Post-trip melancholy

In September 2020, as I came to the end of a wonderful two-week trip in Italy, I wrote the following text as an attempt to capture this very special moment that always comes at the end of holidays, trying to put words on my thoughts and describing what this post-trip melancholy felt like for me. This state of mind didn’t leave me when I came back home a few days later, so I decided to share it, even though it was quite personal. Two years have passed and I am now publishing it a second time, but with a slightly different ending. I hope you’ll like it!


I’m trying to write these lines as soon as possible, in the heat of the moment, before the feelings that obsess me vanish, feelings that are as evanescent as the moments of happiness of these last days. I would have liked to draw them out, again and again, as much as possible, to catch in the palm of my hand this essence of joy to feed on. But nothing lasts forever, and that would only strip these short-lived instants of their substance: it’s actually because they are so rare, so carefree, so light-hearted, that they appear to be so beautiful and strong. Hoping to relive them over and over again is just one of the countless contradictions of my mind.

It’s Friday night and it’s my last day in Italy. Tomorrow, I’ll head towards Switzerland and then back home to France on Sunday. I’m coming to the end of my two weeks’ holidays, but for me it’s like the adventure has been over since this morning as I left Como in the rain, with a bittersweet mix of unbearable sadness and fabulous memories. Since I left, I’ve been playing on a loop a song which is also particularly melancholic and which I happened to come across just the night before: Big Scary – The Opposite Of Us.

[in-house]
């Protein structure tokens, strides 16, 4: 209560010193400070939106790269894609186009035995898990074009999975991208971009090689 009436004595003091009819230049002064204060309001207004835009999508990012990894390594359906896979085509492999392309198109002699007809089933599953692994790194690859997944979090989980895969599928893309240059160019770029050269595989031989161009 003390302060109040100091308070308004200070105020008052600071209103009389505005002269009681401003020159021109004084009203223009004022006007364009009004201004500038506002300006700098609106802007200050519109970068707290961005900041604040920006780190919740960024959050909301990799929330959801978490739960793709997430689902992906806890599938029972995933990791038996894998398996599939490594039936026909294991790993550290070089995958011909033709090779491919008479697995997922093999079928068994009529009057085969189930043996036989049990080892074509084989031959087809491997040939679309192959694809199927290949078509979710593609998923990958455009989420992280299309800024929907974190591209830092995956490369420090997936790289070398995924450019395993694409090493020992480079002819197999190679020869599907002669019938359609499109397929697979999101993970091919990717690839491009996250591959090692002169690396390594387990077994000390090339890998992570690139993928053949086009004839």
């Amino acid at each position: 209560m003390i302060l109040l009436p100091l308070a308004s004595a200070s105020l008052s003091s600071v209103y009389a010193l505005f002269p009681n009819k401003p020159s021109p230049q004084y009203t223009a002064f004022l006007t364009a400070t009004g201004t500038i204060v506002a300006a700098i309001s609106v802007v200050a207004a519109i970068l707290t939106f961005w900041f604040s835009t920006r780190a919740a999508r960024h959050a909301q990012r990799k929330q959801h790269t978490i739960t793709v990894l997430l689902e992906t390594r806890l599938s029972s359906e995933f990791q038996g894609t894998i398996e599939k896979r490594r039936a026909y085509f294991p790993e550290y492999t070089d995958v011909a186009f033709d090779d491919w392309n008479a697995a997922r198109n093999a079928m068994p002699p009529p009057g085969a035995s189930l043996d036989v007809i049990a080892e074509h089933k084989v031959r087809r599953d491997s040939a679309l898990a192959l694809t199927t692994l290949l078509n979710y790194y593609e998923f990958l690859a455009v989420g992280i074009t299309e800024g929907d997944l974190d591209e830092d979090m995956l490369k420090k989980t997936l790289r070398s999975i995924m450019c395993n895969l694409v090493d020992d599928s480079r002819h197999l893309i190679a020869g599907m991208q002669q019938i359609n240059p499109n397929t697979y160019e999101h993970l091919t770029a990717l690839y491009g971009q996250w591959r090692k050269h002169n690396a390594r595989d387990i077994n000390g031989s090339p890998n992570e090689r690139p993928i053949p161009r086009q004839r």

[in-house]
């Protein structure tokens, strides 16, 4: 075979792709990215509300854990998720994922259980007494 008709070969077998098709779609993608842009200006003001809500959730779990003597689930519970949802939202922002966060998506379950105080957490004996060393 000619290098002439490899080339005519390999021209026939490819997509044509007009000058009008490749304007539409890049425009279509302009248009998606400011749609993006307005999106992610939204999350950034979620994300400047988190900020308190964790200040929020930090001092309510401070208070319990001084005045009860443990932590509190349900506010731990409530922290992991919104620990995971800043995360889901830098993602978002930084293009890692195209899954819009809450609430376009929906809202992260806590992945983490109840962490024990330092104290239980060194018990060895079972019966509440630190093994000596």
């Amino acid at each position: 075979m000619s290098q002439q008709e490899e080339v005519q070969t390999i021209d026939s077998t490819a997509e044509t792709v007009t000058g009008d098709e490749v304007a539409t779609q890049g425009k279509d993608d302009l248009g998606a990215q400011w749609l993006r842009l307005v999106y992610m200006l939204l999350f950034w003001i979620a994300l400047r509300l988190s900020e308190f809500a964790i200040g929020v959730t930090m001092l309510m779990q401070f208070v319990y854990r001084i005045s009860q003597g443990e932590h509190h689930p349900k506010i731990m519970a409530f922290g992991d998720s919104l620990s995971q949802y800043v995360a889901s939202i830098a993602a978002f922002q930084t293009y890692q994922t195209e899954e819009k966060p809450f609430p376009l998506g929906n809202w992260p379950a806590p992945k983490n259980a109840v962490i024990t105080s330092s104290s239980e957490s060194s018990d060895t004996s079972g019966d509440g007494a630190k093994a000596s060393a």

There were two distinct parts in this trip. A first “classical” part, during which I either stayed in Airbnbs or hotels. The first week was all fabulous landscapes and wonderful cities: Pisa, the Cinque Terre, Venice, the Dolomites… And then a second part way more unexpected, from Verona to Como, this time in youth hostels, with slightly less discoveries but exceptional intensity. It’s this part that I’d like to talk about here.

I voluntarily chose to avoid hostels at the beginning of my trip because of Covid. Apart from the health effects and the human drama that hit so many families, this virus has a unique capacity to rob us of everything we love, to destroy everything that makes life so enjoyable: gathering with others, living together in society, sharing festive moments, simply meeting people. I don’t really know why halfway through my trip I decided to change my plans and spend the few remanining nights in youth hostels, but I can only be happy about this choice that transformed my holidays, making them even more outstanding and memorable.